Skeletal-specific deletion of Lmx1b results in distal duplication of ventral skeletal elements
Having established that conditional deletion of Lmx1b in all limb bud tissues results in a dorsal-to-ventral transformation, similar to that seen in the Lmx1b-null mutants, we then generated animals that contained Sox9-Cre together with floxed and null alleles of Lmx1b. These mice were born at a normal Mendelian frequency and exhibited no obvious gross abnormalities. Investigation of skeletal pattern, initially by whole-mount Alizarin Red staining, revealed a partial duplication of sesamoid bones at the metacarpophalangeal joint, indicative of a dorsal-to-ventral transformation (Fig. 5). We obtained similar results when using Prx1-Cre. However, whereas Prx1-Cre was effective in generating dorsal-ventral patterning alterations in more proximal tissues, including the wrist and patella, the phenotypes of Sox9-Cre animals were limited to the distal autopod.
Independent patterning of skeletal and tendon progenitors
To investigate the effects of conditional deletion and overexpression of Lmx1b in more detail, we obtained sections at the metacarpophalangeal joint of wild-type, Prx1-Cre conditional deletion and overexpression, and Sox9-Cre conditional deletion and overexpression forelimbs at P0 and stained with Mallory's trichrome (Fig. 6). In the case of Prx1-Cre conditional deletion (Fig. 6C), we observed dorsal-to-ventral transformation of both skeletal and tendon tissues, similar to that previously observed in Lmx1b-null mutants. Prominent alterations were the transformation of the normally flat dorsal tendon to a round ventral morphology (Fig. 6C, arrow), the presence of dorsal sesamoid bones (Fig. 6C, s), and a dorsal cartilaginous protrusion of the metacarpal (Fig. 6C, arrowhead). By contrast, in the Sox9-Cre conditional deletion mice, we observed a dorsal-to-ventral transformation of the skeletal tissues, whereas the dorsal tendon was unaffected (Fig. 6D).
To gain further support for autonomous Lmx1b-dependent limb skeletal patterning, we examined the consequence of conditional ectopic expression of Lmx1b using Prx1-Cre and Sox9-Cre. When Lmx1b was expressed throughout the dorsal and ventral limb bud tissues, we observed a partial ventral-to-dorsal transformation (Fig. 6E) of both tendon and skeletal elements, in which the ventral cartilaginous protrusion was reduced and the ventral tendon was partially converted to a dorsal morphology, with loss of the lateral flexor digitorium profundus (FDS) tendon (Fig. 6E, arrow) and flattening of the normally oval flexor digitorium sublimus (FDP). Consistent with the conditional deletion studies, expression of Lmx1b in both dorsal and ventral skeletal progenitors led to ventral-to-dorsal transformation of skeletal tissues without affecting tendon patterning. Hence, dorsal-ventral skeletal patterning can be uncoupled from tendon patterning.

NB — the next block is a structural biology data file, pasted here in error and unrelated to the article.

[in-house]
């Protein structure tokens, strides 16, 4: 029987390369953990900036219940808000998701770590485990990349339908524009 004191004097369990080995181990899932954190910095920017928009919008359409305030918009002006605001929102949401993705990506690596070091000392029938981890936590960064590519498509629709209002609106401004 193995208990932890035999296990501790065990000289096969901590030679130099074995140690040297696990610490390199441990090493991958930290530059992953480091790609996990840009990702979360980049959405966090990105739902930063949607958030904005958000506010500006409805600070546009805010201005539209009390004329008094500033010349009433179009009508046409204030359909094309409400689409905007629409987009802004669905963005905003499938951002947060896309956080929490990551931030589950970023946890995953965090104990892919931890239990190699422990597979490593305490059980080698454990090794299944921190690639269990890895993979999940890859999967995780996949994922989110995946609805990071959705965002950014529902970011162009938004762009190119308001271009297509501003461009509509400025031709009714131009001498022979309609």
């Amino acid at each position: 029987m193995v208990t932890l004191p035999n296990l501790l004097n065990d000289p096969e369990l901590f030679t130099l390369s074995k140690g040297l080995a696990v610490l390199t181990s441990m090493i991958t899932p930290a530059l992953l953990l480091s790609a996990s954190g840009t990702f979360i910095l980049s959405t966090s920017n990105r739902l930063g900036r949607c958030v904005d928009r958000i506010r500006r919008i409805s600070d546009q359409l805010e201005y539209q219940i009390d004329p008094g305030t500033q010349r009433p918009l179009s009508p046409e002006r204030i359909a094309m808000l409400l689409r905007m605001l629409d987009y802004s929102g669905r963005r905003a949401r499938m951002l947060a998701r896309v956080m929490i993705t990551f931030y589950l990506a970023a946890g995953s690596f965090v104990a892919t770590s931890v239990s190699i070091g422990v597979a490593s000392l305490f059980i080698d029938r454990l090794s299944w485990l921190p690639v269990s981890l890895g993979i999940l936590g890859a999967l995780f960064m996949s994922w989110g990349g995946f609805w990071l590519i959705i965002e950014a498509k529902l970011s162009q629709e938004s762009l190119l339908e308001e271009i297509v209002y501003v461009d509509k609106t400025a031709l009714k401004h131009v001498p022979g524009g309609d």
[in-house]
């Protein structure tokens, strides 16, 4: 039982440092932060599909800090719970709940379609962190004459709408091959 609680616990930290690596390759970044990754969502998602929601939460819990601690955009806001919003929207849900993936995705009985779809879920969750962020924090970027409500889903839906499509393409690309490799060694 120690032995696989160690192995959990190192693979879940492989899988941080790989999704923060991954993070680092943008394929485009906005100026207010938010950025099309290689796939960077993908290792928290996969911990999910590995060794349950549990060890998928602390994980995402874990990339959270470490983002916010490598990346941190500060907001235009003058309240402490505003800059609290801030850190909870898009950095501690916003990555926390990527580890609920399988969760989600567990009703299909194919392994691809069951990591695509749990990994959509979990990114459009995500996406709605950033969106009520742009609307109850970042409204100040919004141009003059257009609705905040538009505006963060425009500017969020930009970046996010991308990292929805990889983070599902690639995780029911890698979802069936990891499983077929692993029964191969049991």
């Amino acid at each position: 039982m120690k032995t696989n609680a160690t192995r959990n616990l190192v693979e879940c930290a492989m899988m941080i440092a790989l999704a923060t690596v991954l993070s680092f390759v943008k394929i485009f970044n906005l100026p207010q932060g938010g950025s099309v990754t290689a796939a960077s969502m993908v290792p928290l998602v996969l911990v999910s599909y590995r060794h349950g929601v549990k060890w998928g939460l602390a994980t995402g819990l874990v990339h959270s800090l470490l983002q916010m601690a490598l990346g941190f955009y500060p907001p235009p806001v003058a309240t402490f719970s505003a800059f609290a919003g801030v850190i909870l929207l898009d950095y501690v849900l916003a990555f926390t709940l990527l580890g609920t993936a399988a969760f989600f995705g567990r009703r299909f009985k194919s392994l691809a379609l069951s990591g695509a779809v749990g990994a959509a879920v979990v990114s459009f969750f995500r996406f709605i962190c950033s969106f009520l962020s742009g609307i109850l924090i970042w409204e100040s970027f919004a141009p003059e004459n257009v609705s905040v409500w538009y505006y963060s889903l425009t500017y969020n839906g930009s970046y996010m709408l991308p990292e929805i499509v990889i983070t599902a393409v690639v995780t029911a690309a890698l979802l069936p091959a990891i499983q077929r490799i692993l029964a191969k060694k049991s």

Developmental timing of dorsal-ventral asymmetry at the metacarpophalangeal joint
The sequence of events that lead to asymmetry of dorsal and ventral limb tendons and skeletal elements has not been examined in detail. In order to define more precisely how asymmetry forms at the metacarpophalangeal joint, we examined the morphogenesis of tendon and skeletal progenitors from E13.5 to E18.5 using a Sox9-Cre/R26 lacZ reporter and Scx-GFP mice (Fig. 7). At E13.5, skeletal progenitors were largely symmetrically distributed along the dorsal-ventral axis with a slight increase in labeling in ventral tissues (Fig. 7A). At this stage, there was also some asymmetry in dorsal and ventral tendons, but not as pronounced as at later stages, and the ventral tendon primordium had not yet split into FDS and FDP tendons. By E14.5, there was a clear asymmetry in dorsal and ventral tendons, while the skeletal progenitors had not yet formed the ventral sesamoid bones or ventral protrusion. However, by E15.5, both the tendon and skeletal primordia were asymmetric, in a form that resembled the final dorsal-ventral asymmetric pattern. Hence, although dorsal-ventral asymmetry may be specified prior to E13.5, the final morphological asymmetries are not fully formed until E14.5-15.5.
Cell-autonomous and non-autonomous requirements for Lmx1b in directing dorsal limb pattern